Metal doesn’t kill its idols when they start to show their age—at least, not in the way other ostensibly youth-driven genres do. For anecdotal proof, ask any metalhead if they make a habit of hearing new albums by Judas Priest, Iron Maiden, and Slayer. Most of us do! Sometimes that means giving the benefit of the doubt to middling work, but more often, it means we have the privilege of listening to bands who have dedicated decades of their lives to honing their craft. Cannibal Corpse and Converge are on this month’s list of the best metal albums on Bandcamp. Both came up in the intense creative crucibles of their respective scenes—Florida death metal and Boston hardcore, respectively—in the early ’90s. Both also sound just as vital, if older and wiser, today. Here’s to middle age.
Red Before Black
Now 29 years and 14 albums into one of death metal’s most illustrious careers, Cannibal Corpse are, at this point, more master craftsmen than paradigm-pushing artists. They’ve never strayed too far from the core principles they laid down on their early classics like Butchered at Birth and Tomb of the Mutilated. A Cannibal Corpse record is always going to have slamming riffs, punishing breakdowns, tight songs, and lyrics depicting gore and carnage. What sets the great Cannibal Corpse records apart from the merely decent ones, then, is the execution of their established tropes. Red Before Black executes with a sniper’s precision. The opening blitz of “Only One Will Die,” “Red Before Black,” and “Code of the Slashers” might be the best three-song sequence of any 2017 metal album; not one note is wasted among them. As with every Cannibal Corpse album since he joined the band in 1996, George “Corpsegrinder” Fisher is Red Before Black’s center of gravity and its beating heart. While so much death metal requires its vocalists to be merely serviceable, Corpsegrinder’s voice is arguably the group’s most important element. His growl is at peak form, agilely stretching across long, menacing notes, or blasting through rapid-fire staccato passages. Red Before Black is the most consistent, satisfying Cannibal Corpse album since 2006’s Kill, and proof that for some bands, continued excellence does not require constant innovation.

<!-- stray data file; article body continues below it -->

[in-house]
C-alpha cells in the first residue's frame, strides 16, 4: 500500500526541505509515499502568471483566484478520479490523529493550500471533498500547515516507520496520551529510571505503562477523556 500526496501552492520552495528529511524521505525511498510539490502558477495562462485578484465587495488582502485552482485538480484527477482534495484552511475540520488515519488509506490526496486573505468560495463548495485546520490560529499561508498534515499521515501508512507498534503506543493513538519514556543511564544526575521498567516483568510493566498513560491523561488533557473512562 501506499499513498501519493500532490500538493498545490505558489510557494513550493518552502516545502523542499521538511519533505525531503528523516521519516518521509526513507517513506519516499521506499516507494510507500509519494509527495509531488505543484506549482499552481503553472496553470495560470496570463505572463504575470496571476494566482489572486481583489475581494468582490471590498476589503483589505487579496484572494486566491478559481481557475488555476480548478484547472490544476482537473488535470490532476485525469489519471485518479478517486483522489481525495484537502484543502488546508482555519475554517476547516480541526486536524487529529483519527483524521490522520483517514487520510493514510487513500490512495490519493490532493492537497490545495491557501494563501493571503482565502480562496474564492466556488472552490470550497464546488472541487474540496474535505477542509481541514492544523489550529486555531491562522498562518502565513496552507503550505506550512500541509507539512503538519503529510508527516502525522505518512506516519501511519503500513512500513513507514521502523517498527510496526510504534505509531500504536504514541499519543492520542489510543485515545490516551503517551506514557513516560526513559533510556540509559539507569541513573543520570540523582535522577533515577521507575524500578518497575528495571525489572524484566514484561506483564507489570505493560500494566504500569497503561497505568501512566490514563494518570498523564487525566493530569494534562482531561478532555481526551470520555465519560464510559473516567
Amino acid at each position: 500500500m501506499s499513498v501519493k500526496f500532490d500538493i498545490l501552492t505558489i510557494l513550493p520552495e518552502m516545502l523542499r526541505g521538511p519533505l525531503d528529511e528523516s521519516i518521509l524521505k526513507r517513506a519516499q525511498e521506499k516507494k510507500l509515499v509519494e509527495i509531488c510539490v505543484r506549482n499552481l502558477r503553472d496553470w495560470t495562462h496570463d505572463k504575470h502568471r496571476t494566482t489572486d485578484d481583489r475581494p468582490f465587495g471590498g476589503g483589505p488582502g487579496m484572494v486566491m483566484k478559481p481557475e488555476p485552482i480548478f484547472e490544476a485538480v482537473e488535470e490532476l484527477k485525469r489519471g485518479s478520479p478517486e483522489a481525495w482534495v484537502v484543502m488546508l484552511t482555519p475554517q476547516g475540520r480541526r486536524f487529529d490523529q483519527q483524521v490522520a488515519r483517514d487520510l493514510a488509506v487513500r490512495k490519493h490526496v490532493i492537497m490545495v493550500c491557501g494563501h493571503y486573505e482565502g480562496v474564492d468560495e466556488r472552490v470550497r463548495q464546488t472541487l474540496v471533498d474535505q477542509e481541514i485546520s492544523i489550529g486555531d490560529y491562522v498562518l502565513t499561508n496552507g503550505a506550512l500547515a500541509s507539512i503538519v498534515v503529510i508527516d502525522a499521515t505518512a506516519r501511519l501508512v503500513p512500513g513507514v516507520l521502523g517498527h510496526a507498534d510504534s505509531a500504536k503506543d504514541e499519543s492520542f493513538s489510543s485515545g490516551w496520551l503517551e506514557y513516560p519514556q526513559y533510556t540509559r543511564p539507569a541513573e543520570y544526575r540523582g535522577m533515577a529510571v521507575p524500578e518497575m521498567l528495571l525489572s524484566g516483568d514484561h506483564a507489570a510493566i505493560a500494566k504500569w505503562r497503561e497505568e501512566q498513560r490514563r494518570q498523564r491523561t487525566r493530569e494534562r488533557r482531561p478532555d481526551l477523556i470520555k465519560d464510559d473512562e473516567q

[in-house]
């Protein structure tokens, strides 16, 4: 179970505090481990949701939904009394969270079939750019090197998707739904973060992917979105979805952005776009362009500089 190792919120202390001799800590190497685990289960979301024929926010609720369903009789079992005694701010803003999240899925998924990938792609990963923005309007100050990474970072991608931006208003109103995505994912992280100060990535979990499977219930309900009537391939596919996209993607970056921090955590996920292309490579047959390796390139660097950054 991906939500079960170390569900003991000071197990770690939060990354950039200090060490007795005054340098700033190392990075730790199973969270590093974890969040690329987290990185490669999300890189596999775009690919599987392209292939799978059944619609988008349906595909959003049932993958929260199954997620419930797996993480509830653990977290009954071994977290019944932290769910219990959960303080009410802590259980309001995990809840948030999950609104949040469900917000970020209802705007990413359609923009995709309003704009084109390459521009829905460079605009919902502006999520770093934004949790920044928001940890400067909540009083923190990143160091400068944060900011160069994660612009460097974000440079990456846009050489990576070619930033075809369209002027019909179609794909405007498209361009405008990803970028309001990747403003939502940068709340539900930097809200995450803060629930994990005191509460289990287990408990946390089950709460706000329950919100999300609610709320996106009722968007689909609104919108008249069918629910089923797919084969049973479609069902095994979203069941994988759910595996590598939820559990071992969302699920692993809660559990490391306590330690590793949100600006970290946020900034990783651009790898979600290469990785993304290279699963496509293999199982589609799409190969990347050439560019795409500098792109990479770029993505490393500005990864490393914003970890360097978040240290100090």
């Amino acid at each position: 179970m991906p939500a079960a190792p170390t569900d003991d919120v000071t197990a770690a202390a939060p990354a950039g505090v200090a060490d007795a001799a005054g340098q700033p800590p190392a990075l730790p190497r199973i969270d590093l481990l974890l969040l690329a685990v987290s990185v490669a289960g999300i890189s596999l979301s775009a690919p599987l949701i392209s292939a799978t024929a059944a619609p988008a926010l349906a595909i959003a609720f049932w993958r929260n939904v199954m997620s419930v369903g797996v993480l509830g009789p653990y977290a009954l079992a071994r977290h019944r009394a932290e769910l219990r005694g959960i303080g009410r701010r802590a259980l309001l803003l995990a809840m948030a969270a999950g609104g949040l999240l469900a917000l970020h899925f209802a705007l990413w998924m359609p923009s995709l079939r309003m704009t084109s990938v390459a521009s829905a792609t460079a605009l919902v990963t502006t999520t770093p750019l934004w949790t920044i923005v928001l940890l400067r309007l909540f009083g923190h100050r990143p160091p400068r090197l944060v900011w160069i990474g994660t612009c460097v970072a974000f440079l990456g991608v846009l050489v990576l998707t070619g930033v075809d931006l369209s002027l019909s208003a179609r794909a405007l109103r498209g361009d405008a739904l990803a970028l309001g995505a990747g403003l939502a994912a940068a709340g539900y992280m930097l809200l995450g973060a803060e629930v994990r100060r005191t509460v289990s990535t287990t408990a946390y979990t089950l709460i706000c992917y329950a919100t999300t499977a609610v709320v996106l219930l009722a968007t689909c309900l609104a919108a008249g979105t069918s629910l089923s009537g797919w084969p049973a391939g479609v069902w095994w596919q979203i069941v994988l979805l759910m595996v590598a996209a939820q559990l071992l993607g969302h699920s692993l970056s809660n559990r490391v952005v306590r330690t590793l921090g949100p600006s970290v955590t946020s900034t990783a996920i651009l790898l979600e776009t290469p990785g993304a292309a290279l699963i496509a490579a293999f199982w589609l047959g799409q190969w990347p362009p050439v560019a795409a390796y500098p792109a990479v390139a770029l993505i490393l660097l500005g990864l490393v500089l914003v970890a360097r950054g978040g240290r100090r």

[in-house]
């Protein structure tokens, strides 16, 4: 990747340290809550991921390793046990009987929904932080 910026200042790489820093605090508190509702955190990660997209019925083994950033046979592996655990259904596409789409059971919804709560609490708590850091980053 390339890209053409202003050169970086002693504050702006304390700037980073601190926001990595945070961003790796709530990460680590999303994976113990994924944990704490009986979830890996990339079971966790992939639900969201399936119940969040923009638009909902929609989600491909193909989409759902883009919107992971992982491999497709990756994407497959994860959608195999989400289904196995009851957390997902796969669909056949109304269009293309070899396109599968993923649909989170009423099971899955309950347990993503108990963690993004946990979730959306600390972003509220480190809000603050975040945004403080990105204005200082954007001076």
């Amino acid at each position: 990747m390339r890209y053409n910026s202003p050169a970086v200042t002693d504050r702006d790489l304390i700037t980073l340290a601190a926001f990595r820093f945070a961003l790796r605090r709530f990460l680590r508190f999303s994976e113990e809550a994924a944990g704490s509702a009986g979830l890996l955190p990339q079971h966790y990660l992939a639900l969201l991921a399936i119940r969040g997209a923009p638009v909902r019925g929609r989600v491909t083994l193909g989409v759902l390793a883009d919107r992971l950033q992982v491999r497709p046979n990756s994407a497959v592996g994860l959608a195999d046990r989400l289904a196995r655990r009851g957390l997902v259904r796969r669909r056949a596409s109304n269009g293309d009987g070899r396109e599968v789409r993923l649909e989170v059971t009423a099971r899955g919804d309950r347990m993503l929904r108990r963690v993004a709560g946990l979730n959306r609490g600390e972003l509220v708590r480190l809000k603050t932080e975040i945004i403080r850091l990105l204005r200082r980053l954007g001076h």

The best metal show I saw this year was in Philadelphia in July, where U.S. true metal darlings Sumerlands and Eternal Champion shared the bill for what was, for both of them, a rare live appearance. The opening act for that gig was Legendry, a little-known trad metal act from Pittsburgh who completely blew me away. They covered Manilla Road that night, and it’s clear that the Kansas power metal stalwarts are their biggest influence. Legendry name-checks Manilla Road’s “Street Jammer,” as well as cult U.K. doom band Pagan Altar on Dungeon Crawler.